The maritime clash took place at approximately 0330 GMT on Sunday when the Houthis attempted to board the Singapore-flagged Maersk Hangzhou. In response to a distress call, helicopters from the USS Eisenhower and USS Gravely, along with the vessel’s security team, repulsed the attackers, as reported by Maersk and the US Central Command (CENTCOM).
Following the incident, Maersk announced a 48-hour suspension of its Red Sea operations.
A Houthi spokesperson acknowledged their involvement in the attack, citing the ship’s crew’s disregard for their warnings. He reported that 10 Houthi naval members were either killed or missing following the U.S. counteraction in the Red Sea.
This naval engagement highlights the potential for regional conflict escalation, particularly in the context of Israel’s ongoing airstrikes in response to a surprise attack by Hamas on Israeli towns on October 7, which resulted in 1,200 deaths and 240 hostages. The Israeli response has led to over 21,800 fatalities, as per Gazan health authorities.
The Houthis have been targeting vessels in the Red Sea since November in solidarity with Hamas, compelling major shipping firms to opt for the lengthier and more expensive route around Cape of Good Hope instead of the Suez Canal. The Red Sea is a crucial entry point to the Suez Canal, which is vital for Asia-Europe trade, handling around 12% of global commerce.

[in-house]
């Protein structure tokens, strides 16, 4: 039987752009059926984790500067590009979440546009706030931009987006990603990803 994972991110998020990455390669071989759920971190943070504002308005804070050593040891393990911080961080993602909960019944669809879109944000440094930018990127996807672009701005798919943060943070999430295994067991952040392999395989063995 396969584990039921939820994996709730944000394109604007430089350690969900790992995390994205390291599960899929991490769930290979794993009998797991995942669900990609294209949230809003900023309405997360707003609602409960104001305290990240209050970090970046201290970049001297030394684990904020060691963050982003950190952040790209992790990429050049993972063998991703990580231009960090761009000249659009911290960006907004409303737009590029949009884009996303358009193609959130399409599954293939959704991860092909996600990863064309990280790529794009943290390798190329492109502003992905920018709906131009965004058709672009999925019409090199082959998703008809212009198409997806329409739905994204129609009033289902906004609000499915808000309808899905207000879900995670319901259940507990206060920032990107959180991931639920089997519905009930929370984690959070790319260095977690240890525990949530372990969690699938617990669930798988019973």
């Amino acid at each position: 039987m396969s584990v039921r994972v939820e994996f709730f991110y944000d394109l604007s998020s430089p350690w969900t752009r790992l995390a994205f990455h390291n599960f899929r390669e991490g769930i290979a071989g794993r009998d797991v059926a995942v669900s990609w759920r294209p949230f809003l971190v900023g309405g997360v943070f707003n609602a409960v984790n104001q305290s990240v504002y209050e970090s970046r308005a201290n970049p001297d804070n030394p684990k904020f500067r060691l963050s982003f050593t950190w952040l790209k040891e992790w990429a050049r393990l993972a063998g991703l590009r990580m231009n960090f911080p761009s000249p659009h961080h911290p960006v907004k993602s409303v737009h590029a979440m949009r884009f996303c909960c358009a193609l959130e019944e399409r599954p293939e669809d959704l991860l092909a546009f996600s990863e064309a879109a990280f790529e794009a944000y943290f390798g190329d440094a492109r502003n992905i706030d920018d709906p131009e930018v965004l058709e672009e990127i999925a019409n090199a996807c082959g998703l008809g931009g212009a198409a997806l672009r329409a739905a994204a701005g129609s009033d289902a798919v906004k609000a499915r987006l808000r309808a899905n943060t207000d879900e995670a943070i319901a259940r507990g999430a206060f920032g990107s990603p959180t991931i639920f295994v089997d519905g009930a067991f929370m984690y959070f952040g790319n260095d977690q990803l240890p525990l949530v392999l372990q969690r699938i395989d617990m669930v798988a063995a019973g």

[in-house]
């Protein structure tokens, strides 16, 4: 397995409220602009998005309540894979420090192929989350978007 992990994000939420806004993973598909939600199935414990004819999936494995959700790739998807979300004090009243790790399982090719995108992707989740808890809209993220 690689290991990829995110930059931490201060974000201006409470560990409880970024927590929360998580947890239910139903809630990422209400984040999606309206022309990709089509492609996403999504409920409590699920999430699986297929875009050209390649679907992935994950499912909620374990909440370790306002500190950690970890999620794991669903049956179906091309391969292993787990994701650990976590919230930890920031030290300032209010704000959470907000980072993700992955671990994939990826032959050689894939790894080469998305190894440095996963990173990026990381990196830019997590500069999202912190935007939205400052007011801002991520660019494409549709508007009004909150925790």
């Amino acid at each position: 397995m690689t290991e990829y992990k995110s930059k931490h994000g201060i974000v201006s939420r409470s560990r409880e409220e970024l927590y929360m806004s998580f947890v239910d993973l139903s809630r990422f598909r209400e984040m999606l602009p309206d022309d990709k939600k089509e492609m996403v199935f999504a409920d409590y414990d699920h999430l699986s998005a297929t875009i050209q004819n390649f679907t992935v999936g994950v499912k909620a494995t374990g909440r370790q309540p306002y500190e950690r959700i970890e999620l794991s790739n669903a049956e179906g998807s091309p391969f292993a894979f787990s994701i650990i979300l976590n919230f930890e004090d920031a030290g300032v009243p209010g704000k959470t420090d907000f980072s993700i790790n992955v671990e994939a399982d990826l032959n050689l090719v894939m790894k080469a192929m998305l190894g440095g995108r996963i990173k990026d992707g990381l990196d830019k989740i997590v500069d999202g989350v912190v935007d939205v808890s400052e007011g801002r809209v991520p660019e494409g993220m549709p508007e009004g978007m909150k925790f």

On December 19, the United States initiated Operation Prosperity Guardian with participation from over 20 countries to ensure maritime security near Yemen in the Red Sea.
Despite Maersk’s decision to resume Red Sea operations on December 24, ongoing attacks and limited coalition support have persisted, with many allies hesitant to publicly declare their involvement.
The recent failed boarding attempt on the Maersk Hangzhou marks the second such attack within two days. The vessel, transporting 14,000 containers from Singapore, had previously been struck by a missile near Al Hodeidah, Yemen. Maersk confirmed the crew’s safety and reported no fire on board, with the ship proceeding towards the Suez Canal.
In response to inquiries about potential U.S. actions against the Houthis, White House National Security spokesperson John Kirby emphasized the seriousness with which the U.S. views these threats, without detailing specific strategies.
British Defence Secretary Grant Shapps, in a Daily Telegraph article, expressed the UK’s readiness for direct action to safeguard Red Sea navigation, warning the Houthis against underestimating their resolve.
British Foreign Secretary David Cameron urged Iran in a conversation with Iranian Foreign Minister Hossein Amirabdollahian to intervene in stopping Houthi attacks in the Red Sea.
The BIMCO shipping association, condemning the attacks, expressed gratitude for the efforts of the U.S., France, and the UK, and called for broader state support and diplomatic pressure on the Houthis and their backers. Jakob Larsen, head of maritime safety and security at BIMCO, communicated this stance to Reuters.